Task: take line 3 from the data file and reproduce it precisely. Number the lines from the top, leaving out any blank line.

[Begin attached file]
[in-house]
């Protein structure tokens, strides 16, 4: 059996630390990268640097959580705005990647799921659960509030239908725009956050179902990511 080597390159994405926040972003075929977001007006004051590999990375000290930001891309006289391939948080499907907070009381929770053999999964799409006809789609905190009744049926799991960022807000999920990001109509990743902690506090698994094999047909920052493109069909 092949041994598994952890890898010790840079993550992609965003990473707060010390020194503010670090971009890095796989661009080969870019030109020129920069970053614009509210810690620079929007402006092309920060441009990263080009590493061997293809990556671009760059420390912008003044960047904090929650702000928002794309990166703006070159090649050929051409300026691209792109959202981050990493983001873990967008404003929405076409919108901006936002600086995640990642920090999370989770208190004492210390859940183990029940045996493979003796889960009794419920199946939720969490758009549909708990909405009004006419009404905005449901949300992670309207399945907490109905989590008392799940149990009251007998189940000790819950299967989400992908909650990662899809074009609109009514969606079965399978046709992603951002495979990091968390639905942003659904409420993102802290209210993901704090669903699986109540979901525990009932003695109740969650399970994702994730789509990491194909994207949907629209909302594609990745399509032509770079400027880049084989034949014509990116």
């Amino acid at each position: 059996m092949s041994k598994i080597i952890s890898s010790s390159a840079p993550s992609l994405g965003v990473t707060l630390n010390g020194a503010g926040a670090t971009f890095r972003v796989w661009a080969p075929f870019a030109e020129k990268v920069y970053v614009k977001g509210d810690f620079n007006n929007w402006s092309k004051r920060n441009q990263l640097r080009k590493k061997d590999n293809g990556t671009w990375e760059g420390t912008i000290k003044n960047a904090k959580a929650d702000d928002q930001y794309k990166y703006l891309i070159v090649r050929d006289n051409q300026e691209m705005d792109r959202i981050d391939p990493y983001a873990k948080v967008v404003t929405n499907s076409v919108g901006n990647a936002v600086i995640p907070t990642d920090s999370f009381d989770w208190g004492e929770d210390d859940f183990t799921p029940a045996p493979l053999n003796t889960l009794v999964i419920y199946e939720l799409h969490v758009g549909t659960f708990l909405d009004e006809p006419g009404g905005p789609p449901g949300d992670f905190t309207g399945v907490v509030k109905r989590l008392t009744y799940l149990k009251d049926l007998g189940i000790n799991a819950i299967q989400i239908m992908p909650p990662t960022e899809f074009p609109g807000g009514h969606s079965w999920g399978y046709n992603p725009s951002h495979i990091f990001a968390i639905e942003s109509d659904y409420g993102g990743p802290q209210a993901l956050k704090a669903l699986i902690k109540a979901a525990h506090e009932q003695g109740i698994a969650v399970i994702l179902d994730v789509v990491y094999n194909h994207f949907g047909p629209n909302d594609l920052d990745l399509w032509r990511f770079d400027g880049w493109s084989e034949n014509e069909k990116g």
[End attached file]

């Amino acid at each position: 059996m092949s041994k598994i080597i952890s890898s010790s390159a840079p993550s992609l994405g965003v990473t707060l630390n010390g020194a503010g926040a670090t971009f890095r972003v796989w661009a080969p075929f870019a030109e020129k990268v920069y970053v614009k977001g509210d810690f620079n007006n929007w402006s092309k004051r920060n441009q990263l640097r080009k590493k061997d590999n293809g990556t671009w990375e760059g420390t912008i000290k003044n960047a904090k959580a929650d702000d928002q930001y794309k990166y703006l891309i070159v090649r050929d006289n051409q300026e691209m705005d792109r959202i981050d391939p990493y983001a873990k948080v967008v404003t929405n499907s076409v919108g901006n990647a936002v600086i995640p907070t990642d920090s999370f009381d989770w208190g004492e929770d210390d859940f183990t799921p029940a045996p493979l053999n003796t889960l009794v999964i419920y199946e939720l799409h969490v758009g549909t659960f708990l909405d009004e006809p006419g009404g905005p789609p449901g949300d992670f905190t309207g399945v907490v509030k109905r989590l008392t009744y799940l149990k009251d049926l007998g189940i000790n799991a819950i299967q989400i239908m992908p909650p990662t960022e899809f074009p609109g807000g009514h969606s079965w999920g399978y046709n992603p725009s951002h495979i990091f990001a968390i639905e942003s109509d659904y409420g993102g990743p802290q209210a993901l956050k704090a669903l699986i902690k109540a979901a525990h506090e009932q003695g109740i698994a969650v399970i994702l179902d994730v789509v990491y094999n194909h994207f949907g047909p629209n909302d594609l920052d990745l399509w032509r990511f770079d400027g880049w493109s084989e034949n014509e069909k990116g």